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In the old days stoves were lit with a match. If this does not work for you it would be due to the stove's lines remaining "airlogged" after the move. The oven purged and ignited more easily because it has a much larger orifice, so the air bled more quickly. I expect if you were to leave one burner turned on long enough for the air to bleed out you will find it to ignite normally. Do not leave the stove to bleed unattended, and if you encounter a strong smell of the gas, turn off the burner, and ventilate the room as needed. The smell of gas would indicate that gas is present, it may be possible that a lead came disconnected from the ignition module in the back of the stove. Again if this is the case, the ol' match will light the burner. Be Careful!
I have a GE Gas Stove XL44 the stove top buners don't light by themselves without manual lighting. When I turn on the buner knob the buner doesn't click. Also I used my self- cleaning oven for the first time and stopped it before the time was up after that is when the stove top buners wouldn't light by theirselves.
check your fuse / breaker box make sure you have power (sounds like you dropped a leg of power) make sure breakers/fuse is on/good flip it to off the to on if oven don't work then take a look at the cord to the range check power at the wall then open where cord goes into range check power or you may even find the cord burnt in there if so replace all damaged wires good luck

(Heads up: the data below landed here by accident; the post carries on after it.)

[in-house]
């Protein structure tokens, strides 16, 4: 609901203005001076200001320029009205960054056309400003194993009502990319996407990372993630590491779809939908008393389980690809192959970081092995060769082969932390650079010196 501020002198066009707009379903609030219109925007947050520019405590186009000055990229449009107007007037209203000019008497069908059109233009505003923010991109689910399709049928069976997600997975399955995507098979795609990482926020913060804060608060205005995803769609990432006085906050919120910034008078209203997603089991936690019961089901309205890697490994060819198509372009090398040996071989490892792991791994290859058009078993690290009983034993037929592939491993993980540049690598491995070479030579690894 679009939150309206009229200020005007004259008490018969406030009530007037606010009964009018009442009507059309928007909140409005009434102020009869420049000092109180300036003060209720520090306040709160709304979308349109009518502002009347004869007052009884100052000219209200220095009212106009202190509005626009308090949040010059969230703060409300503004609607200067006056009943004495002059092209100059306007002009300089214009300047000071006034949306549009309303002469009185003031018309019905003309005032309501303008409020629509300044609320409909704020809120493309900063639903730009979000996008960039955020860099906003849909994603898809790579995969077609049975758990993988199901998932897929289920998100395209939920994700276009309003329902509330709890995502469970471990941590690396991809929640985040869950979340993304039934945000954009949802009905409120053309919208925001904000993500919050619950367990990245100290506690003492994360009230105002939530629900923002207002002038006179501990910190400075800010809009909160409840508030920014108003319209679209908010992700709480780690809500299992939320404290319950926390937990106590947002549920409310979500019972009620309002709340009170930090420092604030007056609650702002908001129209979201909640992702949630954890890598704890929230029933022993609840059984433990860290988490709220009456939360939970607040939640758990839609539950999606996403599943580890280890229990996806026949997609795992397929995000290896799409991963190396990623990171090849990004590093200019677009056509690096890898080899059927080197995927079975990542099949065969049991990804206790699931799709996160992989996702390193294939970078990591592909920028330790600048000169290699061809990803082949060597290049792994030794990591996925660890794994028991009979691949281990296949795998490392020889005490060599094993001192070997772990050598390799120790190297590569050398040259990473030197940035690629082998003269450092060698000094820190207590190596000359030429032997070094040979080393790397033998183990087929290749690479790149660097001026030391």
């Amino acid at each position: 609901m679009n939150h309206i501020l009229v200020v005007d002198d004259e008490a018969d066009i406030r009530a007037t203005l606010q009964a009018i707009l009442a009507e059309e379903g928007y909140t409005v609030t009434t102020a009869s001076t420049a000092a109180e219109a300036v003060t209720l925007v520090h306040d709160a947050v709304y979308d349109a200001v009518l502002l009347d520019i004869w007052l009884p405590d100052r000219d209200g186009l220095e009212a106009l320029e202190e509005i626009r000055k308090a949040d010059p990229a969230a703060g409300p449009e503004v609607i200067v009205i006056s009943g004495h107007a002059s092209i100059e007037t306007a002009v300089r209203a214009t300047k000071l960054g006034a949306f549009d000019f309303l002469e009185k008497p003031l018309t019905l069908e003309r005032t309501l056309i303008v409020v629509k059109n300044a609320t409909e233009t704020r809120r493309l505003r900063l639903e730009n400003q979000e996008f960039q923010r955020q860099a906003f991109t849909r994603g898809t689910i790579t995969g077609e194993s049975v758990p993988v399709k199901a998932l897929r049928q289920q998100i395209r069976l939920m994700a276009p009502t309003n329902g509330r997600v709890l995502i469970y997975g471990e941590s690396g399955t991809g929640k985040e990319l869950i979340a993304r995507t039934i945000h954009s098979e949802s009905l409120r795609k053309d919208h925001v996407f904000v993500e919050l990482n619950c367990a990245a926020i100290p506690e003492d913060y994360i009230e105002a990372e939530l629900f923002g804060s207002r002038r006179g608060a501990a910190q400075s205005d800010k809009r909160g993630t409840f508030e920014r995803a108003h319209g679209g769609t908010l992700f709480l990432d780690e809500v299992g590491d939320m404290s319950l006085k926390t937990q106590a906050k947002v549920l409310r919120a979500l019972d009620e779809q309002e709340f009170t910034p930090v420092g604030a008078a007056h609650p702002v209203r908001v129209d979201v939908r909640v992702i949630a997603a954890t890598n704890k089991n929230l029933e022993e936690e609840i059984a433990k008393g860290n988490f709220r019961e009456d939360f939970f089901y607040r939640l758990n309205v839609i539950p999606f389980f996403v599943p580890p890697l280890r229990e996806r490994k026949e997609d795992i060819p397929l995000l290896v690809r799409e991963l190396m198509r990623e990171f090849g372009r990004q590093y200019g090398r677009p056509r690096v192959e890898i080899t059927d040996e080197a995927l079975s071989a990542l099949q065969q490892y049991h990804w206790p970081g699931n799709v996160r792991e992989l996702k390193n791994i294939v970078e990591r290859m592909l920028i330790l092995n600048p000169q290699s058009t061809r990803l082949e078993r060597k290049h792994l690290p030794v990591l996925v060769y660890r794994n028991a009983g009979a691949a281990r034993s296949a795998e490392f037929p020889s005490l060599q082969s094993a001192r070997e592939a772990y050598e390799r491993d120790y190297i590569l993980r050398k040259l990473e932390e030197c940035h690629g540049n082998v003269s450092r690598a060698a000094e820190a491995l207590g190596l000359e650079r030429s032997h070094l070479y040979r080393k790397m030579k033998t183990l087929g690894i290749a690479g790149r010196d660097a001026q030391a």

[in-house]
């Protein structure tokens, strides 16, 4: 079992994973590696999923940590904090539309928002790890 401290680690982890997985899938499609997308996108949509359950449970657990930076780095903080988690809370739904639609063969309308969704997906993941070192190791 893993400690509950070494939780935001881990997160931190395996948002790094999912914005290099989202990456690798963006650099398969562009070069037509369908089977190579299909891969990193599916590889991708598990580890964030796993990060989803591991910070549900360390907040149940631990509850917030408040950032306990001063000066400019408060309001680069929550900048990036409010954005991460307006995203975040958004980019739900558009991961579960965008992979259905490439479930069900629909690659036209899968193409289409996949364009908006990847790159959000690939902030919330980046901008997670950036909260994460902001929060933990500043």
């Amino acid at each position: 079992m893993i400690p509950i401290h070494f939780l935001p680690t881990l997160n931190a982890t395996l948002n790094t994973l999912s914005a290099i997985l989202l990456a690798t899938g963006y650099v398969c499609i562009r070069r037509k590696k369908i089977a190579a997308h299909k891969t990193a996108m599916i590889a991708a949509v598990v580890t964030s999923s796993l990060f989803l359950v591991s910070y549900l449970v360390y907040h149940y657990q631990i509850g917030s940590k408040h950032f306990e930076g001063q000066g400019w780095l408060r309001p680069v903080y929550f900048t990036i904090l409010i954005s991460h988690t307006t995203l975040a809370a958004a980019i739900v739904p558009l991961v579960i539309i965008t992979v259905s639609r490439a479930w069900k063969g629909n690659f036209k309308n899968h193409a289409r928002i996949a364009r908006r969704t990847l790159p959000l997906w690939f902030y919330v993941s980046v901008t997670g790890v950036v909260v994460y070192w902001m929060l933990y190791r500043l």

We use a Garland from the 1960's and pilot lights ARE scary and should make you nervous. This is why they are no longer allowed in new gas ranges. I mounted an inline gas shut off to the stove where the gas enters (on mine this is right in front on the left side). It turns on and off like a burner and when we are done cooking we simply shut off the gas there. To light the burners or the stove I use one of those long reach lighters. I go to bed knowing that NO gas is coming in. We love the stove, it makes cooking more fun. Good Luck!